As long as the rising death toll of COVID-19 continues to be the main topic of any news broadcast, it’s going to keep feeling like the virus will never end and will be a permanent feature of our lives. Coronavirus and COVID-19 are conditions that affect the physical body, but the precautions we all need to take to stay safe are starting to take their toll on people’s mental health as well as their physical wellbeing.
As new lockdown restrictions are introduced, many of our regular social activities aren’t available to us right now and we’re all spending a lot of time at home. Our mental health can really suffer during the scare of an infectious disease outbreak like the current COVID-19 (coronavirus) crisis – especially in those with underlying mental illnesses. It’s worth keeping an eye out for any potential symptoms of depression or mental illness, as they can vary widely from person to person.
It’s important to understand who is at risk, and why. Men in the UK are three times more likely than women to take their own lives. Every day, an average of 12 men in the British Isles take their own lives. Interestingly, although they are linked with mental distress, suicide and self-harm are not themselves considered mental health problems. In men under 45, suicide is the single biggest cause of death.
But with the highest suicide rate in the UK existing in men aged 45-49, it’s not just young men who are at risk. At a rate of 11.2 deaths per 100,000 people, the UK saw 6,507 deaths by suicide in 2018.
Men might be more vulnerable to suicide for a number of reasons. Showing signs of weakness is often frowned upon in men, and they’re often under a great deal of pressure to appear strong. As a result, those who are struggling with their mental health are less likely to talk about their issues or seek help. This is especially important if you are someone who is prone to depression, anxiety and other mental health issues.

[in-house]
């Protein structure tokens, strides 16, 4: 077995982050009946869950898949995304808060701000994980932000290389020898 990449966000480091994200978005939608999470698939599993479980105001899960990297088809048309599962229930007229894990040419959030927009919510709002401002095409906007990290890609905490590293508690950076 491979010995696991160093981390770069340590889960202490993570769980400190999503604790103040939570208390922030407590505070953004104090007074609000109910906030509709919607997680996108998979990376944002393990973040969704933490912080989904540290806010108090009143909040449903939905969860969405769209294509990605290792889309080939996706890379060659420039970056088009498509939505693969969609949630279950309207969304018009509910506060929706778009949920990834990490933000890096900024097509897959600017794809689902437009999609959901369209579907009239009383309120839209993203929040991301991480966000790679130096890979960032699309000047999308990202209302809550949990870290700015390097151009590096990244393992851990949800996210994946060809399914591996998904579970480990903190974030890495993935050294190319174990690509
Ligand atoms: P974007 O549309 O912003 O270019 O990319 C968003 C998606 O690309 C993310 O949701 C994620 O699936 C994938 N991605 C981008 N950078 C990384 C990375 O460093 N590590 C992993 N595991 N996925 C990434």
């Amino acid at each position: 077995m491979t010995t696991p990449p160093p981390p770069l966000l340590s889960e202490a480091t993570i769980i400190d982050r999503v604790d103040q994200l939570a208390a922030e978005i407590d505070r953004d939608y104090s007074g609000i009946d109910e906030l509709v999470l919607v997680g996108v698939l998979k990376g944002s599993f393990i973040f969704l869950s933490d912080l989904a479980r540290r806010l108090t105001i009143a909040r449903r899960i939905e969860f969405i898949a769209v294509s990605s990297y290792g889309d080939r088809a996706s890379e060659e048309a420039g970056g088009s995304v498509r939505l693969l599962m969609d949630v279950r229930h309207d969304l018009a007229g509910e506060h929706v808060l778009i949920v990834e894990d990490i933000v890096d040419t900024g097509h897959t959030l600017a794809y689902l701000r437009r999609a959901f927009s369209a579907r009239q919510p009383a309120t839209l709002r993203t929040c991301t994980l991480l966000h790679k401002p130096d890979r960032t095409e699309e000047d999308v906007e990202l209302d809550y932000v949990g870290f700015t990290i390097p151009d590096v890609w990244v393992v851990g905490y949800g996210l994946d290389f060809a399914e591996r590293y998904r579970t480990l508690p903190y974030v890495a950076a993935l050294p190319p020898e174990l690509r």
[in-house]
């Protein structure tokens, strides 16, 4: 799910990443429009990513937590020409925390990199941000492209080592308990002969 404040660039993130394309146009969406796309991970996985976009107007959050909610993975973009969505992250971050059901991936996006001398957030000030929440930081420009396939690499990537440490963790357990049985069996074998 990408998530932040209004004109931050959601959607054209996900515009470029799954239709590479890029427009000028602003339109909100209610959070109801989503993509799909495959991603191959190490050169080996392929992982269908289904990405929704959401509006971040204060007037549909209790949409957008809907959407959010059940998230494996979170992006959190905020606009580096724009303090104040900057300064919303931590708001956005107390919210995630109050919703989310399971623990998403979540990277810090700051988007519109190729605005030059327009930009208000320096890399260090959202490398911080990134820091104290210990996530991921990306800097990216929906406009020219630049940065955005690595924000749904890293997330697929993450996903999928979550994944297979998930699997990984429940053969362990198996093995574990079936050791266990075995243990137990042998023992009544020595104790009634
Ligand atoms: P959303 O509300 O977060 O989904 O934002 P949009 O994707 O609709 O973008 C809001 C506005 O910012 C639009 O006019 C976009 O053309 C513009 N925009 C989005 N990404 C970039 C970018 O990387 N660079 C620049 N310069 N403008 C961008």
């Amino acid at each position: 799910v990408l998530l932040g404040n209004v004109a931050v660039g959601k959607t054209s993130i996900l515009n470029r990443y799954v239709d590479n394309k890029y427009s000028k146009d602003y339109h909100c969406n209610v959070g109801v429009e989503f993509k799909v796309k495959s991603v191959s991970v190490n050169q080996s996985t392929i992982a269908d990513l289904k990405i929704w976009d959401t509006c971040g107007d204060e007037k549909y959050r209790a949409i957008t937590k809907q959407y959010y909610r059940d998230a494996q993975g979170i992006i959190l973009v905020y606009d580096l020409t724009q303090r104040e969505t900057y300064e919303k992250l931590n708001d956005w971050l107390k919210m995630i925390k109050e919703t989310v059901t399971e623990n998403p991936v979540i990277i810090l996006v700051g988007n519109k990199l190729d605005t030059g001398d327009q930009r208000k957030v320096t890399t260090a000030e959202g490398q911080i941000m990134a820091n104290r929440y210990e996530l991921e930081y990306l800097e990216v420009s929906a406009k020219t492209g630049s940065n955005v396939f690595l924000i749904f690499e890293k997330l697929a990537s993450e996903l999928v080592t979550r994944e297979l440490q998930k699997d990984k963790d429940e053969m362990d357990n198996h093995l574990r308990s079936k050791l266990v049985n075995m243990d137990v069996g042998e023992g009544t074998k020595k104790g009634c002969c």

Where individuals are quarantined at home with other family members, it’s not uncommon for the loved ones of someone going through a depressive episode to gradually run out of sympathy for their family member. A ‘Catch 22’ can quickly form, where the depressed person’s sense of worthlessness is reinforced with exams being failed, pre-lockdown plans failing to come to fruition, friends ceasing to visit and promotions being narrowly missed. Even though you didn’t choose this new, home-based lifestyle, it can help to try and see this as just another period of time in your life – and not necessarily a bad one.
Many men will worry about being a burden on others, and pride may result in them trying to handle their issues alone. Great emotional costs come from this social withdrawal. The risk of suicide is increased by up to eight times in those who abuse alcohol, which is also a more common stress response in men than women.
While divorced women show no increased risk, a relationship breakdown is likely to have a major impact on a man’s suicide risk. Divorced men are three times more likely to commit suicide than married men in the same demographic.